Monday, March 28, 2005


A truly modest proposal

So without further adieu, here are a few of the details of my proposal. Please note, that this is pretty identical Allan Sloan's 3/29/2005 opinion in The Washington Post (also called "a modest proposal." Be damned, that clever Swift.)

First, 2 pieces of background:

* Currently, collected revenue from social security taxes exceeds payment of social security benefits

* That excess is lent to the government (i.e. the Social Security Administration buys U. S. Treasury bonds)

My proposal would be to allow the SSA to use this excess revenue to invest in a vast portfolio of stocks instead. This portfolio would not be imputed to individuals (i.e. there will be no Individual Retirement Accounts) but the dividends and capital gains would be used to fund future SS payments.

What does this achieve?

Stocks (~8%+) will produce a higher return than Treasury bonds (~5%). That might not sound like a lot, but by itself, this change would likely push the expected demise of the Social Security Trust Funds by quite a few years.

What about ownership?

This doesn't create any ownership, either through allocating funds to individuals, or enabling them to pass assets on in their wills. In a later post, I will attempt to say I don't favor such ownership.

Do we have to borrow to do this?

No. There exists the possibility that this won't close the funding gap, in which case borrowing, increasing taxes or reducing benefits still looms large as a possibility.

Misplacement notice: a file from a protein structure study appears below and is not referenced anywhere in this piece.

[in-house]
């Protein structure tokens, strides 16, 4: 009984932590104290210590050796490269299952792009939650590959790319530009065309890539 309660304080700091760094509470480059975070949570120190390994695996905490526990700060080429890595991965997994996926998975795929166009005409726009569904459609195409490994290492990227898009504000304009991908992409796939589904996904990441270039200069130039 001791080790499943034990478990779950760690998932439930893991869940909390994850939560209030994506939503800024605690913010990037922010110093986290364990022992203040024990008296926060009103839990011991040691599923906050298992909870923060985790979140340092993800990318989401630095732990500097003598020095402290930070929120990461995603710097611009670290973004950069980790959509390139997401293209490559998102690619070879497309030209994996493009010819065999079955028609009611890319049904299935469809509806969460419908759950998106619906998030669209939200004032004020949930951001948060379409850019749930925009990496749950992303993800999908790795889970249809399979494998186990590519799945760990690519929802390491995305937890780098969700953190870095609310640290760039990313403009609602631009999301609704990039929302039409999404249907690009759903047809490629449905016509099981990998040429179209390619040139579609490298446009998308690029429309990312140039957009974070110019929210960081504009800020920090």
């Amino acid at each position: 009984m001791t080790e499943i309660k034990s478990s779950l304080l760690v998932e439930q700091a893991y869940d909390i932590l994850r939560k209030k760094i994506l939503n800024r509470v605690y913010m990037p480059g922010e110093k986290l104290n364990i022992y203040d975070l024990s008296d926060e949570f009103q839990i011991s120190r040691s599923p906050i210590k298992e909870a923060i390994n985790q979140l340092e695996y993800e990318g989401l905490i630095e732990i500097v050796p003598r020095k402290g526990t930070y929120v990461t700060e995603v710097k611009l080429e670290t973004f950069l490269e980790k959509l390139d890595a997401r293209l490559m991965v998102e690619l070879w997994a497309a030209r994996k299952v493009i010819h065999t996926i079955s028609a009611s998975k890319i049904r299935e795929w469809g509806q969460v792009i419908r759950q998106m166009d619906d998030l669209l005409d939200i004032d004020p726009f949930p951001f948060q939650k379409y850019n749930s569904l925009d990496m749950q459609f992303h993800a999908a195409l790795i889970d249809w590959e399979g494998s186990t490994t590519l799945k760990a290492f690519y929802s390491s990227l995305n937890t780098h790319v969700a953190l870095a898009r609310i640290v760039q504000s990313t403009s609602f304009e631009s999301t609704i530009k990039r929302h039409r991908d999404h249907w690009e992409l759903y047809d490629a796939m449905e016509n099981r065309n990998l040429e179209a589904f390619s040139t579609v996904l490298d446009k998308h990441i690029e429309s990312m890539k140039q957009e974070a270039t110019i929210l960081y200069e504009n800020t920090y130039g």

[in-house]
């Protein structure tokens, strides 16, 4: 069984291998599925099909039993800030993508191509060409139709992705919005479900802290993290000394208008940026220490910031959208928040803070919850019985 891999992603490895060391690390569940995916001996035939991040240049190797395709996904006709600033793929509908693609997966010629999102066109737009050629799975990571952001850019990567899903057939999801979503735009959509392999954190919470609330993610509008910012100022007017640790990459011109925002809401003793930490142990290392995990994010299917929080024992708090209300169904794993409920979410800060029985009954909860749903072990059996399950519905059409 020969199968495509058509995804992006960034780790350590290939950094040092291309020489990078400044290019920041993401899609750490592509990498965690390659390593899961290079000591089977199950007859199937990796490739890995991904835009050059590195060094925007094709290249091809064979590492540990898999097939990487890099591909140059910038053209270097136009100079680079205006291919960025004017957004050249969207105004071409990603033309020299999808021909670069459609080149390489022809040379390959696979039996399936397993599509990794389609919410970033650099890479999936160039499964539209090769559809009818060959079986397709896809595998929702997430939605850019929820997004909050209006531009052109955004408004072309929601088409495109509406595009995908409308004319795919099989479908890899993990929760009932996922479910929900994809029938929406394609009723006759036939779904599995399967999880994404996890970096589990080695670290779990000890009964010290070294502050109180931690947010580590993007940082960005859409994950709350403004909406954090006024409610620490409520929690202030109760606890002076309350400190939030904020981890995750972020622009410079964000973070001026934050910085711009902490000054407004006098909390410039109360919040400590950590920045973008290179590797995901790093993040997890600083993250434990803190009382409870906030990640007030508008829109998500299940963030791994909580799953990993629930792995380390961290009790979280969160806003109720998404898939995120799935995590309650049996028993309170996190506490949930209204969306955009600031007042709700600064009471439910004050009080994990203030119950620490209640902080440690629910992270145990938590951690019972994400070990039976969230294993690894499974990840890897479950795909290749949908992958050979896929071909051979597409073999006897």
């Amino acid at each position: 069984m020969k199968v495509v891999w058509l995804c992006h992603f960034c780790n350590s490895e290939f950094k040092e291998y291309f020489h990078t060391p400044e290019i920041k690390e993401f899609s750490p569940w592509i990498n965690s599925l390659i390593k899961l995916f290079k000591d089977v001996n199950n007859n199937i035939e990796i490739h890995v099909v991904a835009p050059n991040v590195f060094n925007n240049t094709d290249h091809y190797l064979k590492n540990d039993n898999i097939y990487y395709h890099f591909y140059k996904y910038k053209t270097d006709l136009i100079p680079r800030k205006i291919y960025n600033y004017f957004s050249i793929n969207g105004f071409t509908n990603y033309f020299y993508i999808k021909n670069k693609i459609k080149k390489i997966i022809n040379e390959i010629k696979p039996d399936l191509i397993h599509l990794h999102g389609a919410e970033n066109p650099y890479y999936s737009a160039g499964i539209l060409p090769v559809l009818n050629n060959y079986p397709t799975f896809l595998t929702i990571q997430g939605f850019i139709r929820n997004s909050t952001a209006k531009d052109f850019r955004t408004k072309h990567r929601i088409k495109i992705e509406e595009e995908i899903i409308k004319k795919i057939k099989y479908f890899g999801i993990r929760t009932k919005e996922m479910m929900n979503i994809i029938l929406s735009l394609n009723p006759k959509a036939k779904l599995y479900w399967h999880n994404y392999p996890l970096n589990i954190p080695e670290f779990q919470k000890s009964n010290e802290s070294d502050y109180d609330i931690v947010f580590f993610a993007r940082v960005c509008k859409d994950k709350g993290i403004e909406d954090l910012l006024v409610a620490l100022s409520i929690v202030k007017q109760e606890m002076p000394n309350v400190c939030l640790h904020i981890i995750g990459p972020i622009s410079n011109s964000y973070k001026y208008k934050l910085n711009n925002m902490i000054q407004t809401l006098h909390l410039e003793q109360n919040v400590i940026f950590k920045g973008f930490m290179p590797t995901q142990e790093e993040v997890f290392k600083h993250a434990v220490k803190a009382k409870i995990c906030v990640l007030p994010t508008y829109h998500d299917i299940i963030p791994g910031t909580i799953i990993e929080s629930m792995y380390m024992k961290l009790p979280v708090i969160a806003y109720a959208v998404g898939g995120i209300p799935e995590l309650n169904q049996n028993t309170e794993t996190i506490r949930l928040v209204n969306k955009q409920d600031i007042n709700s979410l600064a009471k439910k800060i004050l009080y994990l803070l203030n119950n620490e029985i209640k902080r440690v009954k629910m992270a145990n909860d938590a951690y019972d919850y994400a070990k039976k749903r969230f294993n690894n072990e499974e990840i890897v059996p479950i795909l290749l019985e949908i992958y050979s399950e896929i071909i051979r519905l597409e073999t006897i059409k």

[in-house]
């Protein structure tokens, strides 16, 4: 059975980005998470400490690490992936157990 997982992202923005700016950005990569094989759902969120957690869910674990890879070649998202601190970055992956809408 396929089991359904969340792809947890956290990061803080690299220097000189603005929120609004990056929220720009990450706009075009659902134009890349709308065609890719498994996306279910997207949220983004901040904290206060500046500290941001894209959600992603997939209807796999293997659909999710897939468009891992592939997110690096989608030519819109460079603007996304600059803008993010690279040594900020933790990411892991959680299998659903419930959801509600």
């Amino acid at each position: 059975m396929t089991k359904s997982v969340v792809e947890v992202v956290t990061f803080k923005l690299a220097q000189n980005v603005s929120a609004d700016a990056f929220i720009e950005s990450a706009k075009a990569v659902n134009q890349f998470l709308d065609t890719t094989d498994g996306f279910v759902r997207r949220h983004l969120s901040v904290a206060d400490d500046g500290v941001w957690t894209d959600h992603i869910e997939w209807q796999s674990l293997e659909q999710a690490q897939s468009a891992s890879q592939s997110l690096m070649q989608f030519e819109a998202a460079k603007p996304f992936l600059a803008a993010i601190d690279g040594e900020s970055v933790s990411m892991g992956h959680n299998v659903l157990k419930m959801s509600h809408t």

Aren't stocks more risky?

Yes. That's why the return on investment is higher. On the other hand, this plan would use the stocks to fund retirees decades from now (and should probably convert stocks to less risky assets as the need to use them draws nearer). While stocks are much more risky on a short-time horizon, they are less risky over a span of decades.

What other problems need to be addressed in this proposal?

There are plenty:

* Who chooses the portfolio (technocrats with Congressional oversight)
* Who sells the stocks (good question)
* Isn't there potential for fraudulent behavior (you bet)

I don't pretend that this is a fully fleshed out plan -- I just want my mythical readers to have a sense of where I am headed as travel.

As always, thanks for reading.

You say that you do not favor "ownership". I hope that you will address a question I have about whether the plans that we are hearing about actually favor "ownership". I am somewhat confused about who is getting to own anything new.

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